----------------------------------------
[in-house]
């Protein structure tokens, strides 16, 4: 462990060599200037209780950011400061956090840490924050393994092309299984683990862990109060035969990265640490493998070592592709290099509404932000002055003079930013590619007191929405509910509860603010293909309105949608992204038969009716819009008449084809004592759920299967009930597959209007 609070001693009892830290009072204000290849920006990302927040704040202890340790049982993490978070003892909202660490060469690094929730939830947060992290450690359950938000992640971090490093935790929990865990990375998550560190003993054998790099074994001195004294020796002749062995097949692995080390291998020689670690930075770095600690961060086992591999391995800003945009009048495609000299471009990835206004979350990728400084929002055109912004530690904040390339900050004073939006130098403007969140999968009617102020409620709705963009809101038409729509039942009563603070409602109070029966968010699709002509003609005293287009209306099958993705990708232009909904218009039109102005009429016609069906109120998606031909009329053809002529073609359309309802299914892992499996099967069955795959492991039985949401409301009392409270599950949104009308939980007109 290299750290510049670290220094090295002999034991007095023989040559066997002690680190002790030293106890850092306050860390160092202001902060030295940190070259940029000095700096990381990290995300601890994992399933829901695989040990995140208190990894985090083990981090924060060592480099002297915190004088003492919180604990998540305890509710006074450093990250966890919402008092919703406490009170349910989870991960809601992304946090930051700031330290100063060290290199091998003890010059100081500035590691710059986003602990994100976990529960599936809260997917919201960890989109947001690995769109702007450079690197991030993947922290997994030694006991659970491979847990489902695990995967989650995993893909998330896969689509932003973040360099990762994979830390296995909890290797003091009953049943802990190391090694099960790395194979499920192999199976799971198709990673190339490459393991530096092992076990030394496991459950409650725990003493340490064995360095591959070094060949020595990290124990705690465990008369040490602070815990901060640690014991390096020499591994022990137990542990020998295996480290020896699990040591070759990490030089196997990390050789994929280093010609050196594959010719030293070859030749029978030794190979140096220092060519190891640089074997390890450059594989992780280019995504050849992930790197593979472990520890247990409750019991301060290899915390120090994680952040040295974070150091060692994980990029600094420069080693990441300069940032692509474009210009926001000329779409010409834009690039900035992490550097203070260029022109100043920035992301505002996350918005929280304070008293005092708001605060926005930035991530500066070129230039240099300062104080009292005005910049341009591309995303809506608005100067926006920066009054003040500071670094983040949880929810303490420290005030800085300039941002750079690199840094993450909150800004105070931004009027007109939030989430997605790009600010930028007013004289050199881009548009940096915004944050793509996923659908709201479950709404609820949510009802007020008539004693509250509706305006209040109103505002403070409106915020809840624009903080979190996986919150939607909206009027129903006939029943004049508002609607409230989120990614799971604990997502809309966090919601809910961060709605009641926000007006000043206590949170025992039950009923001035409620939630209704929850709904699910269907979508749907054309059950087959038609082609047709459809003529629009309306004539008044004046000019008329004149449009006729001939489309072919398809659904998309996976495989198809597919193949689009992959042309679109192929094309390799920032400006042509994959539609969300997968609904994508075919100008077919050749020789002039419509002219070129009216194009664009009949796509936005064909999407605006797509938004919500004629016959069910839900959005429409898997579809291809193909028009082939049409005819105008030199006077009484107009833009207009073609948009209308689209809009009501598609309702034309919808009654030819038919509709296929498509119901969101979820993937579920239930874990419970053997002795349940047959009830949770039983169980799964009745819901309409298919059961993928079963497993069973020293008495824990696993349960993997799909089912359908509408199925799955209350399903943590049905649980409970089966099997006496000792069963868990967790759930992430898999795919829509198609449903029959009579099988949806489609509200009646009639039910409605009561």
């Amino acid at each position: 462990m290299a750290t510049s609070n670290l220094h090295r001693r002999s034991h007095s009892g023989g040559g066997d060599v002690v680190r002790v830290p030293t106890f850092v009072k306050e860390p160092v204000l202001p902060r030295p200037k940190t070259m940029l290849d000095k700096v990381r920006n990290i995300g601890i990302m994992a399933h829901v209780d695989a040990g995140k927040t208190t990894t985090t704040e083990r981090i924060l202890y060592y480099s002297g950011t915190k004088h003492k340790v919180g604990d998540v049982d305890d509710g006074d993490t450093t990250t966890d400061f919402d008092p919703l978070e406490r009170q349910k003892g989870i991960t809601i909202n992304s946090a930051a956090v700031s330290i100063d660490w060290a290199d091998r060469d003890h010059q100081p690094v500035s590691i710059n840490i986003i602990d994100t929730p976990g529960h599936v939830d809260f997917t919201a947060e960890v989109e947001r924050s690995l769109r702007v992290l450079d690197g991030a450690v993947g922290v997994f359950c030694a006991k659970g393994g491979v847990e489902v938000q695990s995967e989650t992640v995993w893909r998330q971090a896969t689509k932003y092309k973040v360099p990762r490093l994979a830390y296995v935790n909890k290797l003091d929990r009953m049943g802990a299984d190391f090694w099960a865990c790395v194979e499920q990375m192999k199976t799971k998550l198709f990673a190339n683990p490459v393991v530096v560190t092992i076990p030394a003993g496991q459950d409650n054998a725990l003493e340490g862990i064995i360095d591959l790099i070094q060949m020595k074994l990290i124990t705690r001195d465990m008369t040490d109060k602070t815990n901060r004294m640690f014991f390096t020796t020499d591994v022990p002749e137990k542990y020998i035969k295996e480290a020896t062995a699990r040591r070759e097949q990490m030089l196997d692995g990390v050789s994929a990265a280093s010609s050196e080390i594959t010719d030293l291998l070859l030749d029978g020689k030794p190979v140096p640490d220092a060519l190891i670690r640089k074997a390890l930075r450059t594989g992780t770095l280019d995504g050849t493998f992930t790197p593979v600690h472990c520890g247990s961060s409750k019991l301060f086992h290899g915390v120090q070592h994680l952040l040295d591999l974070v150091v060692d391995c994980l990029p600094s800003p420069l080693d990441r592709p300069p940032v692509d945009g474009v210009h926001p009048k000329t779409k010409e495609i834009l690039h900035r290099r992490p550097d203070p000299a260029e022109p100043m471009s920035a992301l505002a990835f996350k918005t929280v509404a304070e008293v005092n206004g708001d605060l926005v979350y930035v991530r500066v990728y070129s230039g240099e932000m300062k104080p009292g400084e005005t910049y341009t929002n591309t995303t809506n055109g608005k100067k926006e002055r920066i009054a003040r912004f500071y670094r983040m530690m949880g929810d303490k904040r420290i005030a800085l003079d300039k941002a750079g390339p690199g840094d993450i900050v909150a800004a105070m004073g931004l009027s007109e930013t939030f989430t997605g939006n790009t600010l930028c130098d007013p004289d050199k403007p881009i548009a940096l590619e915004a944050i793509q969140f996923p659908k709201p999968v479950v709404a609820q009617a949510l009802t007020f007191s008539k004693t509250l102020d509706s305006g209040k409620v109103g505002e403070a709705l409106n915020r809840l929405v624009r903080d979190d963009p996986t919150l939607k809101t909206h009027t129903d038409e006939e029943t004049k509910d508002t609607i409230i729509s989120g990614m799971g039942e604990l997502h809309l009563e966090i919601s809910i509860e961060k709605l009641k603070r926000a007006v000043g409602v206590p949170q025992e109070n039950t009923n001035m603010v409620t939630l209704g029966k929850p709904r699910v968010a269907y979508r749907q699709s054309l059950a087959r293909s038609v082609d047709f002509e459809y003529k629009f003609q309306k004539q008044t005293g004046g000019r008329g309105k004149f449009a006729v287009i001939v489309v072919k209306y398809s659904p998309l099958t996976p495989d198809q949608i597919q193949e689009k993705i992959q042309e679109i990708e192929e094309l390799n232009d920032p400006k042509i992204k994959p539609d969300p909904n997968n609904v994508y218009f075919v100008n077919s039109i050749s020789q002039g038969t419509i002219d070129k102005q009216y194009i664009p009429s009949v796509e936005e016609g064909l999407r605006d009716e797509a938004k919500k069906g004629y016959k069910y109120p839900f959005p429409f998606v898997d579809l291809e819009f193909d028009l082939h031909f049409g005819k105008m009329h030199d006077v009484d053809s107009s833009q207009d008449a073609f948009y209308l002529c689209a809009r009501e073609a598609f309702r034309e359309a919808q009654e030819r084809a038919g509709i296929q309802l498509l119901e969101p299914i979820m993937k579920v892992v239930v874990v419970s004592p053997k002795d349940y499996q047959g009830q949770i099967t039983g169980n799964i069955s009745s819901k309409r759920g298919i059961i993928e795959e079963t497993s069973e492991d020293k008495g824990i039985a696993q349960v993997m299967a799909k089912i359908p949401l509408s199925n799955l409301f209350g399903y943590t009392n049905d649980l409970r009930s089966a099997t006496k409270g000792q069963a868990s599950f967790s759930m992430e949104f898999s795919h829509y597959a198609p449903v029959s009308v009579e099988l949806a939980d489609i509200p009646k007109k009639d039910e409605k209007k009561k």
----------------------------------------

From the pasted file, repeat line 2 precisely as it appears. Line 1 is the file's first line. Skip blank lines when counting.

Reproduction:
């Protein structure tokens, strides 16, 4: 462990060599200037209780950011400061956090840490924050393994092309299984683990862990109060035969990265640490493998070592592709290099509404932000002055003079930013590619007191929405509910509860603010293909309105949608992204038969009716819009008449084809004592759920299967009930597959209007 609070001693009892830290009072204000290849920006990302927040704040202890340790049982993490978070003892909202660490060469690094929730939830947060992290450690359950938000992640971090490093935790929990865990990375998550560190003993054998790099074994001195004294020796002749062995097949692995080390291998020689670690930075770095600690961060086992591999391995800003945009009048495609000299471009990835206004979350990728400084929002055109912004530690904040390339900050004073939006130098403007969140999968009617102020409620709705963009809101038409729509039942009563603070409602109070029966968010699709002509003609005293287009209306099958993705990708232009909904218009039109102005009429016609069906109120998606031909009329053809002529073609359309309802299914892992499996099967069955795959492991039985949401409301009392409270599950949104009308939980007109 290299750290510049670290220094090295002999034991007095023989040559066997002690680190002790030293106890850092306050860390160092202001902060030295940190070259940029000095700096990381990290995300601890994992399933829901695989040990995140208190990894985090083990981090924060060592480099002297915190004088003492919180604990998540305890509710006074450093990250966890919402008092919703406490009170349910989870991960809601992304946090930051700031330290100063060290290199091998003890010059100081500035590691710059986003602990994100976990529960599936809260997917919201960890989109947001690995769109702007450079690197991030993947922290997994030694006991659970491979847990489902695990995967989650995993893909998330896969689509932003973040360099990762994979830390296995909890290797003091009953049943802990190391090694099960790395194979499920192999199976799971198709990673190339490459393991530096092992076990030394496991459950409650725990003493340490064995360095591959070094060949020595990290124990705690465990008369040490602070815990901060640690014991390096020499591994022990137990542990020998295996480290020896699990040591070759990490030089196997990390050789994929280093010609050196594959010719030293070859030749029978030794190979140096220092060519190891640089074997390890450059594989992780280019995504050849992930790197593979472990520890247990409750019991301060290899915390120090994680952040040295974070150091060692994980990029600094420069080693990441300069940032692509474009210009926001000329779409010409834009690039900035992490550097203070260029022109100043920035992301505002996350918005929280304070008293005092708001605060926005930035991530500066070129230039240099300062104080009292005005910049341009591309995303809506608005100067926006920066009054003040500071670094983040949880929810303490420290005030800085300039941002750079690199840094993450909150800004105070931004009027007109939030989430997605790009600010930028007013004289050199881009548009940096915004944050793509996923659908709201479950709404609820949510009802007020008539004693509250509706305006209040109103505002403070409106915020809840624009903080979190996986919150939607909206009027129903006939029943004049508002609607409230989120990614799971604990997502809309966090919601809910961060709605009641926000007006000043206590949170025992039950009923001035409620939630209704929850709904699910269907979508749907054309059950087959038609082609047709459809003529629009309306004539008044004046000019008329004149449009006729001939489309072919398809659904998309996976495989198809597919193949689009992959042309679109192929094309390799920032400006042509994959539609969300997968609904994508075919100008077919050749020789002039419509002219070129009216194009664009009949796509936005064909999407605006797509938004919500004629016959069910839900959005429409898997579809291809193909028009082939049409005819105008030199006077009484107009833009207009073609948009209308689209809009009501598609309702034309919808009654030819038919509709296929498509119901969101979820993937579920239930874990419970053997002795349940047959009830949770039983169980799964009745819901309409298919059961993928079963497993069973020293008495824990696993349960993997799909089912359908509408199925799955209350399903943590049905649980409970089966099997006496000792069963868990967790759930992430898999795919829509198609449903029959009579099988949806489609509200009646009639039910409605009561």